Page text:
Injection molds are built to last a certain number of cycles based on their mold class specification. Once a mold reaches its usable life, there can be signs of wear, and replacement components may be necessary. When your mold is approaching the end of its usable life, it’s essential to start looking at long term maintenance costs, proactively ordering back-up components, and possibly, total mold replacement. In this article, we want to look at the primary considerations when deciding to repair a mold, build a new one, or do something in between.
Addressing the Condition of the Mold
The first step is to address the condition of the mold. This can be done by visual inspection of the mold and its parts. Dimensional checks of parts over time are also important to account for potential wear areas, which often vary based on the type of material being processed. Glass-filled materials will wear tooling out significantly faster than other materials. Unfortunately, anyplace the material flows will eventually wear out. Though it can sometimes be difficult to see, tooling surface wear will show through on detailed dimensional checks in the fitment to assemblies.
Long term considerations
There’s a good chance that you originally built a mold that would last long enough to satisfy your production needs. If your project is tapering off into obsolescence, it might be wise to make only minimal repairs to the mold. On the other hand, if your project is growing, there is a good opportunity to reassess the whole project.
If your project is growing, you might want to consider building higher cavitation tooling. If you started with a two-cavity mold, there could be significant cost savings from moving to a four-cavity mold. In some cases, that cost savings could yield a return on investment within a year. Designing new tooling also gives you an opportunity to update or optimize part designs. Making design changes such as reducing wall thickness, changing gate designs, and increasing cooling capacity could also yield long-term cost savings.
For more complicated molds using hydraulic systems, unscrewing cores, and other types of actions, it becomes even more important to address potential failure points before your mold reaches the end of its usable life. . Your molder should be able to disassemble a mold, check dimensions, and inspect your mold. From there, they should be able to tell you some potential wear points and provide advice on proactive maintenance. More complicated molds are less likely to be economical to replace. However, with proper maintenance and some planning, a well-built class 101 or class 102 mold can far exceed cycle expectations.
When is complete replacement necessary?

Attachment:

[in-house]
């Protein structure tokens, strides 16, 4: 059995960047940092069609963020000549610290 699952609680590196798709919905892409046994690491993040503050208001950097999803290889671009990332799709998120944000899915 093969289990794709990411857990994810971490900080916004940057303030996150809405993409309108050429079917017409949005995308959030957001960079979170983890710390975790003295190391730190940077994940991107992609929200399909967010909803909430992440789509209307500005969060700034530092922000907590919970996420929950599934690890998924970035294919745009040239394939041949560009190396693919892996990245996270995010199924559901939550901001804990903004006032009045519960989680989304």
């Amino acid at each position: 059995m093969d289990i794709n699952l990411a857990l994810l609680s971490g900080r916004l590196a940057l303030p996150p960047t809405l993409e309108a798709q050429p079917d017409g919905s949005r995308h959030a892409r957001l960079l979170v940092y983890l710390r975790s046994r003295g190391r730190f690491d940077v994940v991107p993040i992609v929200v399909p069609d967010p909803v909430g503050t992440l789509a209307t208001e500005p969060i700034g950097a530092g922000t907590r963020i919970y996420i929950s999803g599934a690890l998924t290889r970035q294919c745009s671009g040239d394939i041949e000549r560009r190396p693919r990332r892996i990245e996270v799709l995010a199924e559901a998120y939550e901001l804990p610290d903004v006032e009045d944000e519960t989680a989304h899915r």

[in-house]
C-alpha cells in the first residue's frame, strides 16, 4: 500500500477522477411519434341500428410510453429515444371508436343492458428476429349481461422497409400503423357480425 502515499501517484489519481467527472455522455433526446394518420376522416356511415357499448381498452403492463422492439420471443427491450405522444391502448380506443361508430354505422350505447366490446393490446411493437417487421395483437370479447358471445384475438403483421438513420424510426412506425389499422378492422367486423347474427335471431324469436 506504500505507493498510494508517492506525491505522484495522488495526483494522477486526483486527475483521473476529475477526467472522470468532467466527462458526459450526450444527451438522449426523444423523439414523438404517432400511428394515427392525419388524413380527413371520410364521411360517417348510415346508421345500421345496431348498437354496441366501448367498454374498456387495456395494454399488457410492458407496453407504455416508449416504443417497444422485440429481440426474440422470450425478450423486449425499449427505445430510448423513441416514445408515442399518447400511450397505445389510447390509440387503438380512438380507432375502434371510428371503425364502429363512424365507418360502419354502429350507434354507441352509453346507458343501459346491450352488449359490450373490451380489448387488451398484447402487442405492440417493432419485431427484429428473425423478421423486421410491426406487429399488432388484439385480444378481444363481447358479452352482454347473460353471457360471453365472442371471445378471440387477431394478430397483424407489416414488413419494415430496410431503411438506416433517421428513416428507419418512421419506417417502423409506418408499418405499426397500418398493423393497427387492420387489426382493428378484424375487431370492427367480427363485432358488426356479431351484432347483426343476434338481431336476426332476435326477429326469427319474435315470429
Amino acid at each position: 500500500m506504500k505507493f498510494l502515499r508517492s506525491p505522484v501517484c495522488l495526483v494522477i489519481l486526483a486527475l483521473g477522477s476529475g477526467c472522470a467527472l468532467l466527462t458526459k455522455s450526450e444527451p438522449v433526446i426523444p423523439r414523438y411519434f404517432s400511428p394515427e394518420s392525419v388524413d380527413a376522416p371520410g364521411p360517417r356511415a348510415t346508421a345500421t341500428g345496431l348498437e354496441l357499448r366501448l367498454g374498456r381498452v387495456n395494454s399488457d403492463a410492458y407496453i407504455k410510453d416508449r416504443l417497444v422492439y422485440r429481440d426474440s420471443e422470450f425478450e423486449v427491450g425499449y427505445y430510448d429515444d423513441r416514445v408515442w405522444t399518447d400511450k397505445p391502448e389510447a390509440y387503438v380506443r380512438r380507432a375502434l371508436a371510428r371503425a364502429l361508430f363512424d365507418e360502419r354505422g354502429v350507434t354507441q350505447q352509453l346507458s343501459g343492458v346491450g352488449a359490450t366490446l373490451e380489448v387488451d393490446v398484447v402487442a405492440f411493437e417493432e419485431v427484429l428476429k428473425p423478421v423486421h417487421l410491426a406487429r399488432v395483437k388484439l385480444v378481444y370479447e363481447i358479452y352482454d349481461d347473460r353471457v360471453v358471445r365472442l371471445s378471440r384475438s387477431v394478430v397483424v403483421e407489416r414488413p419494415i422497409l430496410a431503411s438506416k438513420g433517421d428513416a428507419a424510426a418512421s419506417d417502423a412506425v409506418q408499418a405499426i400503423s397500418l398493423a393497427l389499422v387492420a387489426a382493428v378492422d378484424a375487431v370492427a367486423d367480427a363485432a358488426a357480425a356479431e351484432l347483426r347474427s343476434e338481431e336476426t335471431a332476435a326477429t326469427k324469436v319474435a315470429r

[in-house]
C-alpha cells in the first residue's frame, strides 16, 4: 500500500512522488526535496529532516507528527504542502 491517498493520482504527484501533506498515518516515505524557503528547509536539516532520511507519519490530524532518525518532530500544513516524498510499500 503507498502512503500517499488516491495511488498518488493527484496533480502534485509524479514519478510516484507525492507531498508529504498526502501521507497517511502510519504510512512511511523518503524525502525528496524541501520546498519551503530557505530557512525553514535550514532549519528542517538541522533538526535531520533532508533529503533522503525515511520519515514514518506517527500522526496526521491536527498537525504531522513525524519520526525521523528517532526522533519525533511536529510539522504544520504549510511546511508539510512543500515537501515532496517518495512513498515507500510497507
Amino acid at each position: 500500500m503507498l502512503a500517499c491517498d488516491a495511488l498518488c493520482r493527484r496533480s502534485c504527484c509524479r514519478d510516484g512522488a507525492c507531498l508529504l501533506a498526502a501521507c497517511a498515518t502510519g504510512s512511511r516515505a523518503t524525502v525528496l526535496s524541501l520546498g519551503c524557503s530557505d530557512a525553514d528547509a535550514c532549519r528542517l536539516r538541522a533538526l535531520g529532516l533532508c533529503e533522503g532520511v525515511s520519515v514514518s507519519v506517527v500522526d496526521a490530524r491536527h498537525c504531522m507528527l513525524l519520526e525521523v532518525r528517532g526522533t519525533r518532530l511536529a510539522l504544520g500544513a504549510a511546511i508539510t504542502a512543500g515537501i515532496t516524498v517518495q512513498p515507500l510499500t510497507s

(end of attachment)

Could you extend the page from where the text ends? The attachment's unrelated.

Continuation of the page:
At a certain point in a mold’s life, the time required to rework the tooling, replace components, and repair damage simply isn’t worth the investment. In the end, an injection mold is an asset to your company that’s producing a product you need to run your business. Ensuring that the mold is performing well and doesn’t reach complete failure is critical to avoiding downtime and keeping your supply chain moving. Below are a few signs that a mold needs significant attention. If you find that several or all of these issues are present, it might be time to consider completely replacing the mold.
- Significant Flashing Issues
- If your part is flashing around ejector pins and the parting line (assuming good processing practices), the tooling is worn out.
- Dimensional Changes Over Time
- If you find that some dimensional changes are slowly developing on your parts, areas of the tooling could be washed out from the material flow.
- Cooling Issues
- If cooling lines are not maintained and cleaned properly, the injection molding process can slow because of inefficient cooling.
- Damaged Tooling Surfaces
- Tooling surfaces will wear over time (especially textured surfaces). If an injection mold is not properly maintained, issues like air traps can begin pitting the tooling surfaces.
- Wear on Actions
- More complicated injection molds with actions have more moving parts. Those components wear against each other over time and may require replacement.
- Ejection System Wear
- Ejection systems wear over time. To accommodate wear, you may need to replace pins orbushings and redrill holes oversize.
- Lock Damage
- Tooling should be designed to interlock so that the tooling does not shift while under injection pressure. Locks will wear over time and may need to be welded and reworked.
If several of the above issues sound familiar, it may be time to start planning for a replacement mold. In any case, you don’t want to wait till the last minute. Planning for replacement early can give you the space to think about the project, look at long-term cost savings and new opportunities, and allow you to potentially address any ongoing quality issues or design changes.